Edmond ★★★½

Up until the last 20 minutes, I was fully on board with this descent in privileged white male anger, David Mamet's surreal, episodic script hits it off with Stuart Gordon's seedy noirish direction, scratching up against William H Macy's nebbish rage.

And then the film takes a turn towards what seems like sympathy for its misogynistic, racist caricature of Kevin Spacey in American Beauty. I'm not sure if Mamet's script gets on the titular Edmond's side, but it definitely muddles its stance, seemingly suggesting that maybe Edmond's bullshit rage comes from some version of a legitimate place - even as he seems to have evolved. I'm leaning towards the idea that Mamet and Gordon is attempting to find some level of profundity, a potentially useful aspect of Edmond's behavior, the idea that humans have a genuine and intuitive desire to good, however terribly that desire may present itself.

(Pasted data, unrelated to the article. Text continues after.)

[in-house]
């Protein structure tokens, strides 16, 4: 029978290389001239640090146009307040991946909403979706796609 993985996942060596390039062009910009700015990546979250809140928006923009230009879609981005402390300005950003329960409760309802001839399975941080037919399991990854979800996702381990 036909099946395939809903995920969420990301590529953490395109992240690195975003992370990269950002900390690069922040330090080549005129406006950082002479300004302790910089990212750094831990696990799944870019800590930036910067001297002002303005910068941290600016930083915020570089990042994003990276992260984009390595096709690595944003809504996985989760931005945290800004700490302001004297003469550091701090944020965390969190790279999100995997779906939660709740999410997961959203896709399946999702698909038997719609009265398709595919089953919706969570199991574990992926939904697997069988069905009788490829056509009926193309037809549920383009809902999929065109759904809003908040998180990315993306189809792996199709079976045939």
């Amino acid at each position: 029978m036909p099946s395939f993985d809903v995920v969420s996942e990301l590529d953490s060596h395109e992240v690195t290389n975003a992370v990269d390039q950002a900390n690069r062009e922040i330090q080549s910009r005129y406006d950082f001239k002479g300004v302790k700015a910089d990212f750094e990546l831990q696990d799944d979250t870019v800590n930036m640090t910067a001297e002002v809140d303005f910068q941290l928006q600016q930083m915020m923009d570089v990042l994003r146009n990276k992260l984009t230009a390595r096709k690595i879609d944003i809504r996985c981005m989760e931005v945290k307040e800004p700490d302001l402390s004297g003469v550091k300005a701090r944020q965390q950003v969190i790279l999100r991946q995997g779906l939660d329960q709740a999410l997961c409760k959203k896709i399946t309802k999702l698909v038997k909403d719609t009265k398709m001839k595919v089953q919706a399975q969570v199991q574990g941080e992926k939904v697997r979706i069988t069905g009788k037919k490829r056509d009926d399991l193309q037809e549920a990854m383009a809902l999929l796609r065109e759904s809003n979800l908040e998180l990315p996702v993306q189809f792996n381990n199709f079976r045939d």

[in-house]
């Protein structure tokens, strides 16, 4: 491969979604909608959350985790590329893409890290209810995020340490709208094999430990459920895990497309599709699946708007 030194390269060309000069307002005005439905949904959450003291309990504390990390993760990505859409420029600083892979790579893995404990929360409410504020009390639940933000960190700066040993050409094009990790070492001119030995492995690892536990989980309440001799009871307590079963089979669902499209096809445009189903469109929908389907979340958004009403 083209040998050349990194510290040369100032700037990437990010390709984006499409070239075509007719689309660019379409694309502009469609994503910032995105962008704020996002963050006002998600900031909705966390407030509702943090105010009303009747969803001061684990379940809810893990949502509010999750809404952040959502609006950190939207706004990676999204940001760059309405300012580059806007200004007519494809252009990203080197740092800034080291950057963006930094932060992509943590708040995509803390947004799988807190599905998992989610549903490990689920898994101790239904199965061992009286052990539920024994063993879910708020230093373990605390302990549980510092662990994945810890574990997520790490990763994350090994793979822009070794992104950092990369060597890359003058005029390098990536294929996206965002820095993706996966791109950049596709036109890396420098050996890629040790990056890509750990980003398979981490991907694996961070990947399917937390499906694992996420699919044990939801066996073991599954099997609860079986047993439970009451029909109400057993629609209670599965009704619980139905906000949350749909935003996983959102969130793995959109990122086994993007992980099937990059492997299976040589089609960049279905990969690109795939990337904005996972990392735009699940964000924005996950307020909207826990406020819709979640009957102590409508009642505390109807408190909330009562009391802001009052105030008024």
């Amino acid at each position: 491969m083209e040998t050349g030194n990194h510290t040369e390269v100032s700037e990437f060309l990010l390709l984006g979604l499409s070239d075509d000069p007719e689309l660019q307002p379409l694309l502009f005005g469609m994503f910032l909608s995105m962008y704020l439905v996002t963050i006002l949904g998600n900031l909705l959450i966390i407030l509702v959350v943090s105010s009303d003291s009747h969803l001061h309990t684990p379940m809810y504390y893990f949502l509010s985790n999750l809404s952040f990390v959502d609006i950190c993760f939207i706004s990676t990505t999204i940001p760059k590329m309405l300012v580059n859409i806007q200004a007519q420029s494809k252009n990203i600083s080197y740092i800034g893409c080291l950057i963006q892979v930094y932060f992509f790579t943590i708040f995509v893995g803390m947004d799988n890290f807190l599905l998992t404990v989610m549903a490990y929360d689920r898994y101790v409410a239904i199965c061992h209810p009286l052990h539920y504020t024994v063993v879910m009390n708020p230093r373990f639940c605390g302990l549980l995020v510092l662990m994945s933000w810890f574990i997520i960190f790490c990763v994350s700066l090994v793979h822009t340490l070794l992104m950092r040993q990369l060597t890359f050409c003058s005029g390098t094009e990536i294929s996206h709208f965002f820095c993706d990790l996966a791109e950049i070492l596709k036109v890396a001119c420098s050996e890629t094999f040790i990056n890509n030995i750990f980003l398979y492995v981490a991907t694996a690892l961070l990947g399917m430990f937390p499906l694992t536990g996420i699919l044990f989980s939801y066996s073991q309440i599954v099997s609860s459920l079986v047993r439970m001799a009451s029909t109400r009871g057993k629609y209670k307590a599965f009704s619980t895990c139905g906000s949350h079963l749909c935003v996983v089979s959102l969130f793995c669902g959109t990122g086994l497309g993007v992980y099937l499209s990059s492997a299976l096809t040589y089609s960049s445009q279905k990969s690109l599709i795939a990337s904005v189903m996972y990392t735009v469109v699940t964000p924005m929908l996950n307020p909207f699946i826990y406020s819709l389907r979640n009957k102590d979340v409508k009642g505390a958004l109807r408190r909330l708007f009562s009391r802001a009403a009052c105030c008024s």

Whether or not Edmond ultimately condones its protagonists's privileged BS, it is still a darkly funny journey into hell.

Stuart Gordon continues to impress me in his later career.

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